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Cost control on the agenda: Jean Todt wants to help private teams

Cost brake on the agenda
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D hat will be a marathon session in Geneva. On Tuesday (November 25, 2014), the F1 strategy group will meet first, then the Formula 1 commission. The privileged teams Ferrari, Red Bull, Mercedes, McLaren and Williams are represented in the strategy group. Plus Lotus, six representatives each from FIA and FOM.

Afterwards, all teams are allowed to vote within the Formula 1 commission. Plus the FIA, FOM, the promoters, tire suppliers, engine manufacturers and sponsors. Only topics that have been waved through beforehand by the strategy group are passed on to the Formula 1 Commission for voting.

That is exactly the problem. Last time, FIA President Jean Todt's request for a cost cap did not make it through the panel. The teams and the FOM were closed against it. 'Lotus too,' complains Todt. 'Now they are begging for a cost reduction.'

Lotus boss Gerard Lopez specifies: 'We were against budget caps because we believe that the manufacturers cannot check them. Instead, we wanted effective resource restrictions and development brakes. And nobody wanted that. '

Manufacturers wanted the new engines

Given the crisis mood in the Formula 1 make a second attempt to vote on a cost limit. And he brings three more points to the agenda. 'I want the private teams to get affordable engines, that we find solutions how we can keep all teams on board and that we work out suggestions on how we can improve the show.'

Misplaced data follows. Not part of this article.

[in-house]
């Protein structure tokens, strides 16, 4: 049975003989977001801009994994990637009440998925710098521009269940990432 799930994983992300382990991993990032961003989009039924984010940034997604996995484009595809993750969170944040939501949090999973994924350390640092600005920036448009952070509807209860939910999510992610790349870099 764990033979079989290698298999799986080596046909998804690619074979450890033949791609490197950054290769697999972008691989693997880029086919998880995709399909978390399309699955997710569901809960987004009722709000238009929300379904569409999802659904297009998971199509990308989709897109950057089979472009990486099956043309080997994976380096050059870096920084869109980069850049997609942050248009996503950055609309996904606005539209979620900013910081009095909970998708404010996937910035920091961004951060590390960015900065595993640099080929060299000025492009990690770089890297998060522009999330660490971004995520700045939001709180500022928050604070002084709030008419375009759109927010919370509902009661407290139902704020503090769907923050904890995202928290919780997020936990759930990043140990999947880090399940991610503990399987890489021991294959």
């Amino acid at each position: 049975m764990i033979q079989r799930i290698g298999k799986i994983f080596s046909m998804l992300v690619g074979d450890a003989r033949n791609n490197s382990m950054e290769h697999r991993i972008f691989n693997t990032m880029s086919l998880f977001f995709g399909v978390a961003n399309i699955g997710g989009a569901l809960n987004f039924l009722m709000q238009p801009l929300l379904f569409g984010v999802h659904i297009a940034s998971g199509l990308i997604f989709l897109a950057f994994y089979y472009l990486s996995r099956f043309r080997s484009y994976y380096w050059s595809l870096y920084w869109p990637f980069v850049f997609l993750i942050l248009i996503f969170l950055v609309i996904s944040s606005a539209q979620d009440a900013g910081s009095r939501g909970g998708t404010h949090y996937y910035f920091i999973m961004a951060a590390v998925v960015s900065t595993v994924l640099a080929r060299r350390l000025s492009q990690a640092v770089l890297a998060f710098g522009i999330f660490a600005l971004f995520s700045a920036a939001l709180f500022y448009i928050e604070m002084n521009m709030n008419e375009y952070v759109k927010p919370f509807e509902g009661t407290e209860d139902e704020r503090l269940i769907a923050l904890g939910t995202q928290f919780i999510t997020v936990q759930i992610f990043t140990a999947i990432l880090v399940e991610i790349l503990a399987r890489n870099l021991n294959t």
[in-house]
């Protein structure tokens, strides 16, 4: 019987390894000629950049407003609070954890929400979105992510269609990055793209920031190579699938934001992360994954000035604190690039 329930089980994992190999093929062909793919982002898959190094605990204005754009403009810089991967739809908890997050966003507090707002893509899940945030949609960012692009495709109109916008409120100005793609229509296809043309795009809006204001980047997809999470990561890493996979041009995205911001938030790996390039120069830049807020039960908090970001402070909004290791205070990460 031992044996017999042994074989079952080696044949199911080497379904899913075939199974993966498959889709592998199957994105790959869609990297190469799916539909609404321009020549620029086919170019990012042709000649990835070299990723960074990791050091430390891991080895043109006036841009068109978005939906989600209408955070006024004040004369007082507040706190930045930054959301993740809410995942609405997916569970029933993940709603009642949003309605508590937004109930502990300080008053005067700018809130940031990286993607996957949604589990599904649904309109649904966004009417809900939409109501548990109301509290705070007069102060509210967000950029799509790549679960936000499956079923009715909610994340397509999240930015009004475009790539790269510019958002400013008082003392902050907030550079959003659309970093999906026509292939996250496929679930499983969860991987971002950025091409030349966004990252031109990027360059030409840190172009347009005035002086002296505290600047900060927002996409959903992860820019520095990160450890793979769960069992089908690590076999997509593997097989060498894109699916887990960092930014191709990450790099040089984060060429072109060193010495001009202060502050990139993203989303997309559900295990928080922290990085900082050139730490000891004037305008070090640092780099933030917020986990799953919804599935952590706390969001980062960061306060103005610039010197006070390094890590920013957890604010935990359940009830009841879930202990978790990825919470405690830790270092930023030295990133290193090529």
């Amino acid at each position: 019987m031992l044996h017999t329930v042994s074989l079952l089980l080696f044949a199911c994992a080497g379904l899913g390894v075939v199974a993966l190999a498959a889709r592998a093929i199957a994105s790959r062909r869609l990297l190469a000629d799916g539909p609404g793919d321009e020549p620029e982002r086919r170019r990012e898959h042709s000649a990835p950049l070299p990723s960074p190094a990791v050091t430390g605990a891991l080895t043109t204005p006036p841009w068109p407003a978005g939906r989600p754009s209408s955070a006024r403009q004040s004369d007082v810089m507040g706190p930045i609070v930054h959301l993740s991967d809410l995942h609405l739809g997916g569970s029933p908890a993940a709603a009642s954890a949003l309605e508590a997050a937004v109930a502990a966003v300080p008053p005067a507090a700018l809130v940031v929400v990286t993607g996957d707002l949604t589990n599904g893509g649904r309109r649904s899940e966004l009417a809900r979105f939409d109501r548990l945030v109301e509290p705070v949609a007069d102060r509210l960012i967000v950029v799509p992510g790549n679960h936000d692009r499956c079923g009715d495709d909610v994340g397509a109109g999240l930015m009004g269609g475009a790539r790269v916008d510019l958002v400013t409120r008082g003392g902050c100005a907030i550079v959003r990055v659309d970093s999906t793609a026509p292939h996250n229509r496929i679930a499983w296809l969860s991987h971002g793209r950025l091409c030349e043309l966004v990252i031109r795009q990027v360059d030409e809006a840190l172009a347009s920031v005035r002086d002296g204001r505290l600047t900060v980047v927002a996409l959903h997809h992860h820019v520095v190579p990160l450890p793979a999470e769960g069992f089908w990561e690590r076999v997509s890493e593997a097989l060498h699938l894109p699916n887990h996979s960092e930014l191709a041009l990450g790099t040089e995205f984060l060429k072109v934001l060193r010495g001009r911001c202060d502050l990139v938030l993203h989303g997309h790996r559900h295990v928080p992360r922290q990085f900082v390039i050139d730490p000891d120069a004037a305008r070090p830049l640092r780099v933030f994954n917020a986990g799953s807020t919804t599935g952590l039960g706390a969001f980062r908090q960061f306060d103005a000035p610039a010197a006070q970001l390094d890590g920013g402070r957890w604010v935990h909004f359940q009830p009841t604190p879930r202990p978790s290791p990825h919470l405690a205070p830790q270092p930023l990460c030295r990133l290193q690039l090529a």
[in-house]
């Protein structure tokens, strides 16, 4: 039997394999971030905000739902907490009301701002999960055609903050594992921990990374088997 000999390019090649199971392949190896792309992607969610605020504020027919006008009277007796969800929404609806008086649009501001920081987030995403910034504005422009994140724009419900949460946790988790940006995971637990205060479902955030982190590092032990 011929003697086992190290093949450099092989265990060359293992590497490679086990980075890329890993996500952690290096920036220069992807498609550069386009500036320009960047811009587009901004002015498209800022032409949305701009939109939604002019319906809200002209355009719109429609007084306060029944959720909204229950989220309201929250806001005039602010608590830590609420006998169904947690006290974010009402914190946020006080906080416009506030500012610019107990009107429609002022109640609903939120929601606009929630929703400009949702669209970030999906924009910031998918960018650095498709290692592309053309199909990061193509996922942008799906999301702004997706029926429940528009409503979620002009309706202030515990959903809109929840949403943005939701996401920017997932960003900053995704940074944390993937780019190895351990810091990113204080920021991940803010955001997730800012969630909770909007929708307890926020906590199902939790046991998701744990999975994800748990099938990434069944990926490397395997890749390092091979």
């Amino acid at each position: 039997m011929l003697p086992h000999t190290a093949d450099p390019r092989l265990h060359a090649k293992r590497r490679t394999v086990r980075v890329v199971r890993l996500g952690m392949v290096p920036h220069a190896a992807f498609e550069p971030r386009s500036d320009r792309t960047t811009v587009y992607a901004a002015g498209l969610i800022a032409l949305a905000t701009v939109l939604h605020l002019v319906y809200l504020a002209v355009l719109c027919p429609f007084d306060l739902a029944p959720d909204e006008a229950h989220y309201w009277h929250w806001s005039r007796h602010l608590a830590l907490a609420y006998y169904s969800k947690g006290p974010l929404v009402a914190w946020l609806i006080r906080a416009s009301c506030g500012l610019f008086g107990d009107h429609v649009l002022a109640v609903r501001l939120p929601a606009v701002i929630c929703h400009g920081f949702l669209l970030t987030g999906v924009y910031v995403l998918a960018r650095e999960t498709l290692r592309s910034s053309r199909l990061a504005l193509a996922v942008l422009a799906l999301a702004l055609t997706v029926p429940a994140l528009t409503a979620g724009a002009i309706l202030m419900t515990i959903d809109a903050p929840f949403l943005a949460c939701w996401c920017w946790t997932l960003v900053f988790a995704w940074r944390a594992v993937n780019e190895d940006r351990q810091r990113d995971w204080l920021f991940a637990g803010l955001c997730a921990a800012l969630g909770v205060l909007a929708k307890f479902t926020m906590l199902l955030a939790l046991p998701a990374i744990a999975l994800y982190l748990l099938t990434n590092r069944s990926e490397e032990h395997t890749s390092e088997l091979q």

At least when it comes to engine dispute, Todt is confident that an agreement can be reached: 'The manufacturers wanted the current engines. So they have to make sure that they can be paid for.'

The subject of development will also come up. 'It only makes sense to freeze development when the individual engines are roughly at the same level. On the other hand, we can't punish Mercedes now for doing a good job.'

The call to return to The old V8 or the change to a V6 twin-turbo formula is out of the question for Todt: 'This is sheer nonsense. We're not doing the sport a favor with these discussions.'

Jean Todt does not want to be a dictator

Todt knows that his second attempt to reduce costs in the premier class could also fail. He accepts it. His critics accuse him of having to be more determined in this case. 'What should I do? I cannot determine new rules by virtue of my office. We have certain decision-making paths that we have to stick to. If the majority of the teams are against saving, I have to accept that. That is democracy. '

The accusation that the strategy group is a superfluous authority because sensitive issues such as a cost brake do not even make it into the Formula 1 Commission, in which the small teams are then represented, Todt does not apply. 'If the strategy group votes 6-0 against a budget limit, it would be 6-5 in the Formula 1 commission. That's still not enough. '

The FIA ​​President doesn't believe in third cars or customer teams.' If there are only nine teams next year, there will only be 18 cars at the start. We've had a time in Moto GP when there were only 16 bikes at the start. '


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